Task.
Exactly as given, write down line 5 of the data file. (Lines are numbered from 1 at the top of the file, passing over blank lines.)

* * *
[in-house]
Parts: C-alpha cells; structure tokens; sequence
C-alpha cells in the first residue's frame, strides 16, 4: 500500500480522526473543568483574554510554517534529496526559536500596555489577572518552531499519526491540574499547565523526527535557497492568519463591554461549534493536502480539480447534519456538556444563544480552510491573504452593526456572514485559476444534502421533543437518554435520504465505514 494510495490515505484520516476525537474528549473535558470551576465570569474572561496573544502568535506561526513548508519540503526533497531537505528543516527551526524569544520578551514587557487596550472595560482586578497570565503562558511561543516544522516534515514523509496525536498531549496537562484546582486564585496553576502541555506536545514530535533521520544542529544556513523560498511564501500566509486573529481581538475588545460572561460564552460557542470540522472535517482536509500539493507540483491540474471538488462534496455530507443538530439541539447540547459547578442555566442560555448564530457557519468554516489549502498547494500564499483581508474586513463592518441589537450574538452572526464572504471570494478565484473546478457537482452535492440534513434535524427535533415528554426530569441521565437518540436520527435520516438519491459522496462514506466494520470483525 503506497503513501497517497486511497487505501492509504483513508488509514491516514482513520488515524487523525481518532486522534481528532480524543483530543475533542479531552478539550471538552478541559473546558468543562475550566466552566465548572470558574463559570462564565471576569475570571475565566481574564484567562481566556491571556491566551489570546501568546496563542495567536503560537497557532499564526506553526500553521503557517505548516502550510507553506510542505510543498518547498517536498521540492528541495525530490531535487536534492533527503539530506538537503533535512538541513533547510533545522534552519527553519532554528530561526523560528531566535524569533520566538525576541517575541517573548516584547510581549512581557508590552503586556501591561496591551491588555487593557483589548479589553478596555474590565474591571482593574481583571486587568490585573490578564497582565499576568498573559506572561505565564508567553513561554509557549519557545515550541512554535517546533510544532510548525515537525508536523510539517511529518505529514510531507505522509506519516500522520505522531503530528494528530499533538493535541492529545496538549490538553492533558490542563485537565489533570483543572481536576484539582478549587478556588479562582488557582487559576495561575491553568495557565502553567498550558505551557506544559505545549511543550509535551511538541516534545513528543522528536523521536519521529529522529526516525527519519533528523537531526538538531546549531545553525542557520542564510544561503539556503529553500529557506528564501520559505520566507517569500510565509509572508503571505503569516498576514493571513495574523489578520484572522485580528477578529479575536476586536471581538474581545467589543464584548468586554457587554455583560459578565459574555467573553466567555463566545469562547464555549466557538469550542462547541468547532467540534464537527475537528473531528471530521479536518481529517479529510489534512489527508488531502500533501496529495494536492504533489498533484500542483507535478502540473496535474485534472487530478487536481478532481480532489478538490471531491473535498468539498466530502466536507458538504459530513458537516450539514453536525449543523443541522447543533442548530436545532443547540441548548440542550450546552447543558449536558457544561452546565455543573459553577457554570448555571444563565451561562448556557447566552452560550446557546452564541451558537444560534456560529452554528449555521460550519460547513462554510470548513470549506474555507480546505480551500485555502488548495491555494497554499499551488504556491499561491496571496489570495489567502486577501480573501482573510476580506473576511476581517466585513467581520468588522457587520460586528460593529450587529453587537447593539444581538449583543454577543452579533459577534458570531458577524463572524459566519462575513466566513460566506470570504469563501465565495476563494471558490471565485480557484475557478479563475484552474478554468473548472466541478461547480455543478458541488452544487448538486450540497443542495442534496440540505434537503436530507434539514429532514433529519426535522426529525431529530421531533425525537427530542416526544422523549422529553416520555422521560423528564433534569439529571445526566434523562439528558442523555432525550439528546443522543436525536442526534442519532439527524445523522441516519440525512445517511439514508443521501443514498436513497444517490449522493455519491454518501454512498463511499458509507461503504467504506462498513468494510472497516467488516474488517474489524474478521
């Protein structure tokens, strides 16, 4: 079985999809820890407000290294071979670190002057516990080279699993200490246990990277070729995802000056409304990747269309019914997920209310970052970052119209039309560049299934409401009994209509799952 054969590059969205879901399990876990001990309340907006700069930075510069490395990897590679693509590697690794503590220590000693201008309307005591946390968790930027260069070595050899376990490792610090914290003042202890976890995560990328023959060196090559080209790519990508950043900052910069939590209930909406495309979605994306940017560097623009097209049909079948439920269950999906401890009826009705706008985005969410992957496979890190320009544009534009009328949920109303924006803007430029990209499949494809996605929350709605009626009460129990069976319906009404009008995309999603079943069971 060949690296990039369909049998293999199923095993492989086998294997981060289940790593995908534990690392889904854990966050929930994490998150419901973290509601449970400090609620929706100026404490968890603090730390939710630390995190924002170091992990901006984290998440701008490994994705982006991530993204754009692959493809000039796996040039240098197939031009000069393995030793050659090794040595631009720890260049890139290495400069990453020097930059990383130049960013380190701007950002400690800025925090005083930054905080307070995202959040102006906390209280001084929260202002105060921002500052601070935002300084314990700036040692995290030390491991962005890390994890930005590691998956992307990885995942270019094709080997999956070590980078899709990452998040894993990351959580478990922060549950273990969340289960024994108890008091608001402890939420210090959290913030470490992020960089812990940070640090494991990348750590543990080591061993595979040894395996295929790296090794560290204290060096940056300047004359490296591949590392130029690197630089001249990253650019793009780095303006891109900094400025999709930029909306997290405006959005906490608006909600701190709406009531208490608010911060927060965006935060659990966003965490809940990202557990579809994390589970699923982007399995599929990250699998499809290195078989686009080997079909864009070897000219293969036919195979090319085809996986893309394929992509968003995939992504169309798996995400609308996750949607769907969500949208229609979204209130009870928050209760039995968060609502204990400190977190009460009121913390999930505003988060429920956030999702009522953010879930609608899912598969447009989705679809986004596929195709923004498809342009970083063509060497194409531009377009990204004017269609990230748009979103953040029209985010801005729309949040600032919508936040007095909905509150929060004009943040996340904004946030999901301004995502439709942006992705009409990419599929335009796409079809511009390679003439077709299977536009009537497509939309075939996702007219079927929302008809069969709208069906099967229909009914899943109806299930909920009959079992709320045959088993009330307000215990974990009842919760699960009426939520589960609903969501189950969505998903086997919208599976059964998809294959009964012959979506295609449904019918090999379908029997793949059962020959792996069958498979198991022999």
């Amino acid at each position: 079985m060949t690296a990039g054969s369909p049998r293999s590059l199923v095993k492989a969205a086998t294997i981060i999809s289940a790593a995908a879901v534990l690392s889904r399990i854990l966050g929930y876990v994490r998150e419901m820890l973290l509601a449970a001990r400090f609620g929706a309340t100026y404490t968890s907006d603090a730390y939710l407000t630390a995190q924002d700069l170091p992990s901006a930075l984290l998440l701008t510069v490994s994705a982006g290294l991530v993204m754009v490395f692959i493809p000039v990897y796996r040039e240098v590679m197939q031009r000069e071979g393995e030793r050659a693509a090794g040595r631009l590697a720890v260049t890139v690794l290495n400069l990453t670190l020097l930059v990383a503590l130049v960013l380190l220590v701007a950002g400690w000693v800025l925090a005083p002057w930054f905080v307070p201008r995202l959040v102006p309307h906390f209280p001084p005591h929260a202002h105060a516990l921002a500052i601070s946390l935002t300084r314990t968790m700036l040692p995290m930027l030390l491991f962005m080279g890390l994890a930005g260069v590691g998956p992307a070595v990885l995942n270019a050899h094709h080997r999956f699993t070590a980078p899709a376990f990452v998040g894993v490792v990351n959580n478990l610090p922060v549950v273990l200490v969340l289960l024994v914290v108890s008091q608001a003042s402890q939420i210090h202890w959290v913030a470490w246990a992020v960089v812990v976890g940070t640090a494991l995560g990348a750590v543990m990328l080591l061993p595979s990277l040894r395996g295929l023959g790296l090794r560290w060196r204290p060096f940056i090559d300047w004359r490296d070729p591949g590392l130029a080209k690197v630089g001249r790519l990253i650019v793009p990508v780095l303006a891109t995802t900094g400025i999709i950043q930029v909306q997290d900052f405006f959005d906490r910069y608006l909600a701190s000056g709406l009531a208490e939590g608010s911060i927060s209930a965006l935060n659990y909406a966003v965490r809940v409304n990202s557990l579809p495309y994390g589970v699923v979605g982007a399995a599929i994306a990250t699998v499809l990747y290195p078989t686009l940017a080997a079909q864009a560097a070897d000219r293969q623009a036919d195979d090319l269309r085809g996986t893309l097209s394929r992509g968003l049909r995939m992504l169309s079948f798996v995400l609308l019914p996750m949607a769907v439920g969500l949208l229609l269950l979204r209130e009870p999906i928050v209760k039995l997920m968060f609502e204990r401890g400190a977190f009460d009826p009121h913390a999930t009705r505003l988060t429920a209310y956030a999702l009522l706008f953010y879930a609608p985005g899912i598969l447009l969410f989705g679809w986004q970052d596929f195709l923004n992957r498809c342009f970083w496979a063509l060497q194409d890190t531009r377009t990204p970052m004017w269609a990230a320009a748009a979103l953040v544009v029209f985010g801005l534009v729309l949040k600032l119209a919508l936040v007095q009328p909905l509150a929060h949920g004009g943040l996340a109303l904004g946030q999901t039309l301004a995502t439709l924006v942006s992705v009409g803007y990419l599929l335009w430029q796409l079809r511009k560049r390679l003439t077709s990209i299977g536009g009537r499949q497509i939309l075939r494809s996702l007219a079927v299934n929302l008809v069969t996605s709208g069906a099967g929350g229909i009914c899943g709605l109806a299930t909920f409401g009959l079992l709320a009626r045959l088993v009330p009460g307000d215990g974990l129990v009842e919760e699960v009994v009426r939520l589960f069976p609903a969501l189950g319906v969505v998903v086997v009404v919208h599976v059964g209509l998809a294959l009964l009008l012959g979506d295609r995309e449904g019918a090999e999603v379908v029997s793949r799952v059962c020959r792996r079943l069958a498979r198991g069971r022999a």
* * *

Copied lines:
């Amino acid at each position: 079985m060949t690296a990039g054969s369909p049998r293999s590059l199923v095993k492989a969205a086998t294997i981060i999809s289940a790593a995908a879901v534990l690392s889904r399990i854990l966050g929930y876990v994490r998150e419901m820890l973290l509601a449970a001990r400090f609620g929706a309340t100026y404490t968890s907006d603090a730390y939710l407000t630390a995190q924002d700069l170091p992990s901006a930075l984290l998440l701008t510069v490994s994705a982006g290294l991530v993204m754009v490395f692959i493809p000039v990897y796996r040039e240098v590679m197939q031009r000069e071979g393995e030793r050659a693509a090794g040595r631009l590697a720890v260049t890139v690794l290495n400069l990453t670190l020097l930059v990383a503590l130049v960013l380190l220590v701007a950002g400690w000693v800025l925090a005083p002057w930054f905080v307070p201008r995202l959040v102006p309307h906390f209280p001084p005591h929260a202002h105060a516990l921002a500052i601070s946390l935002t300084r314990t968790m700036l040692p995290m930027l030390l491991f962005m080279g890390l994890a930005g260069v590691g998956p992307a070595v990885l995942n270019a050899h094709h080997r999956f699993t070590a980078p899709a376990f990452v998040g894993v490792v990351n959580n478990l610090p922060v549950v273990l200490v969340l289960l024994v914290v108890s008091q608001a003042s402890q939420i210090h202890w959290v913030a470490w246990a992020v960089v812990v976890g940070t640090a494991l995560g990348a750590v543990m990328l080591l061993p595979s990277l040894r395996g295929l023959g790296l090794r560290w060196r204290p060096f940056i090559d300047w004359r490296d070729p591949g590392l130029a080209k690197v630089g001249r790519l990253i650019v793009p990508v780095l303006a891109t995802t900094g400025i999709i950043q930029v909306q997290d900052f405006f959005d906490r910069y608006l909600a701190s000056g709406l009531a208490e939590g608010s911060i927060s209930a965006l935060n659990y909406a966003v965490r809940v409304n990202s557990l579809p495309y994390g589970v699923v979605g982007a399995a599929i994306a990250t699998v499809l990747y290195p078989t686009l940017a080997a079909q864009a560097a070897d000219r293969q623009a036919d195979d090319l269309r085809g996986t893309l097209s394929r992509g968003l049909r995939m992504l169309s079948f798996v995400l609308l019914p996750m949607a769907v439920g969500l949208l229609l269950l979204r209130e009870p999906i928050v209760k039995l997920m968060f609502e204990r401890g400190a977190f009460d009826p009121h913390a999930t009705r505003l988060t429920a209310y956030a999702l009522l706008f953010y879930a609608p985005g899912i598969l447009l969410f989705g679809w986004q970052d596929f195709l923004n992957r498809c342009f970083w496979a063509l060497q194409d890190t531009r377009t990204p970052m004017w269609a990230a320009a748009a979103l953040v544009v029209f985010g801005l534009v729309l949040k600032l119209a919508l936040v007095q009328p909905l509150a929060h949920g004009g943040l996340a109303l904004g946030q999901t039309l301004a995502t439709l924006v942006s992705v009409g803007y990419l599929l335009w430029q796409l079809r511009k560049r390679l003439t077709s990209i299977g536009g009537r499949q497509i939309l075939r494809s996702l007219a079927v299934n929302l008809v069969t996605s709208g069906a099967g929350g229909i009914c899943g709605l109806a299930t909920f409401g009959l079992l709320a009626r045959l088993v009330p009460g307000d215990g974990l129990v009842e919760e699960v009994v009426r939520l589960f069976p609903a969501l189950g319906v969505v998903v086997v009404v919208h599976v059964g209509l998809a294959l009964l009008l012959g979506d295609r995309e449904g019918a090999e999603v379908v029997s793949r799952v059962c020959r792996r079943l069958a498979r198991g069971r022999a």